REVIEW POTPOURRI – Composer: Dmitri Shostakovich

Composer Dmitri Shostakovich (1906-1975)

Peter Catesby Peter Cates


Symphony No. 13, “Babi Yar”

Russian composer Dmitri Shostakovich (1906-1975) based his 13th Symphony on the poem, ‘Babi Yar,’ by Yevgeny Yevtushenko (1933-2017). Babi Yar is the ravine near Kiev, Ukraine, where over 34,000 Jewish men, women and children were murdered by Nazi Einsatzgruppen death squads during late September 1941. However, poet Yevtushenko used the massacre as a jumping off point in his denunciation of the anti-Semitism that had continued to exist in Russia.

Yevgeny Yevtushenko

Meanwhile, Shostakovich had read Babi Yar and other poems by the author and used it and four others – Humour, In the Store, Fears and Career – as sub-titles for each of the four movements in this Symphony, which he completed in the summer of 1962; movements 2 – 5 were finished in six weeks. It lasts just over an hour and is scored for bass male singer, chorus of basses, three flutes, piccolo, three oboes, English horn, three clarinets, E flat clarinet, bass clarinet, three bassoons, contra bassoon, four French horns, three trumpets, three trombones, tuba, tympani, triangle, castanets, whip, woodblocks, tambourine, snare drum, bass drum, cymbals, bells, tam tam, glockenspiel, xylophone, two harps, celesta, piano and full string contingent of violins, violas, cellos and double basses.

When Shostakovich finished the work, he sang the entire Symphony for Yevtushenko in a private meeting, accompanying himself on the piano. The poet later wrote, “If I were able to write music, I would have written it the way Shostakovich did. His music made the poem greater, more meaningful, and powerful….In a word, it became a better poem.”

Shostakovich commented most tellingly about the anti-Semitism that continued to exist in Russia that was alluded to in an earlier paragraph:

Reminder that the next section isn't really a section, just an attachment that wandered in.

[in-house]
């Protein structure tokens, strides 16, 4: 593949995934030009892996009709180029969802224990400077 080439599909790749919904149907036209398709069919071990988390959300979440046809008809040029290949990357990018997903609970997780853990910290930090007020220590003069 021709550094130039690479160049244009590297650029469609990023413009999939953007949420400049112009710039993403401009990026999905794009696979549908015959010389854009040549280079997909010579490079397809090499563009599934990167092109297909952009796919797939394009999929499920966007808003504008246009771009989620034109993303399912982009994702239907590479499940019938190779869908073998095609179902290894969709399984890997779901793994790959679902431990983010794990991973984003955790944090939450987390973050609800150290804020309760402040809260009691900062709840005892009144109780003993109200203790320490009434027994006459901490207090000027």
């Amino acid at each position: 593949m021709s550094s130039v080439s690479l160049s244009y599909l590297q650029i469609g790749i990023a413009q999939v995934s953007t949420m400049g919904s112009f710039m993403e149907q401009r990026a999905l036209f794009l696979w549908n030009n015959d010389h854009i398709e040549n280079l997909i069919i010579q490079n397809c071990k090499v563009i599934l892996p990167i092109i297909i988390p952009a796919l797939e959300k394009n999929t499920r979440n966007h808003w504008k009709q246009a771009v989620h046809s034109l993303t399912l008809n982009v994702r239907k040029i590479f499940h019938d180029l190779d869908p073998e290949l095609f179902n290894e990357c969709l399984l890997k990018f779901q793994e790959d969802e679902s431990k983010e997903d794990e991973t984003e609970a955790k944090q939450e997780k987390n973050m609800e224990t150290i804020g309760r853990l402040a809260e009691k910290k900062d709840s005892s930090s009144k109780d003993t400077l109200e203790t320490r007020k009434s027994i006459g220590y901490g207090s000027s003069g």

“People knew about Babi Yar before Yevtushenko’s poem, but they were silent. And when they read the poem, the silence was broken. Art destroys silence.”

The composer also shared his feelings about Yevtushenko’s writing and its underlying themes:

“Morality is a sister of conscience. And perhaps God is with Yevtushenko when he speaks of conscience. Every morning in place of prayers, I re-read or repeat by memory two poems by Yevtushenko – Career and Boots.” (Time and space do not allow room to print them here.)

Needless to say, the fact that this Symphony was in preparation caused a firestorm among the Soviet leadership, with Nikita Kruschchev going ballistic (and the October ’62 Cuban missile crisis just a few short months later). But the concert took place and caused an absolute sensation. Three or four more followed and then it was suppressed. One of Shostakovich’s greatest interpreters, and close friend, Yevgeny Mravinsky, bowed out for unknown reasons so the great conductor, Kirill Kondrashin, stepped to the podium and his performances were released on LPs. There were several years of waiting but the score was eventually smuggled to the west where it received its American premier and first recording in January 1970, from bass soloist Tom Krause and Eugene Ormandy conducting the Philadelphia Orchestra.

The Symphony has received a number of distinguished recordings during the last 50 years and some of them can be heard on YouTube, including those of Kondrashin, Ormandy, Haitink, and Barshai, which I recommend highly.

The February 1 Met Opera Porgy and Bess of George Gershwin has been postponed by the Waterville Opera House until February 15 due to another event held there. I heard the broadcast on the radio, via the WQXR radio station computer link, and plan to see it then!


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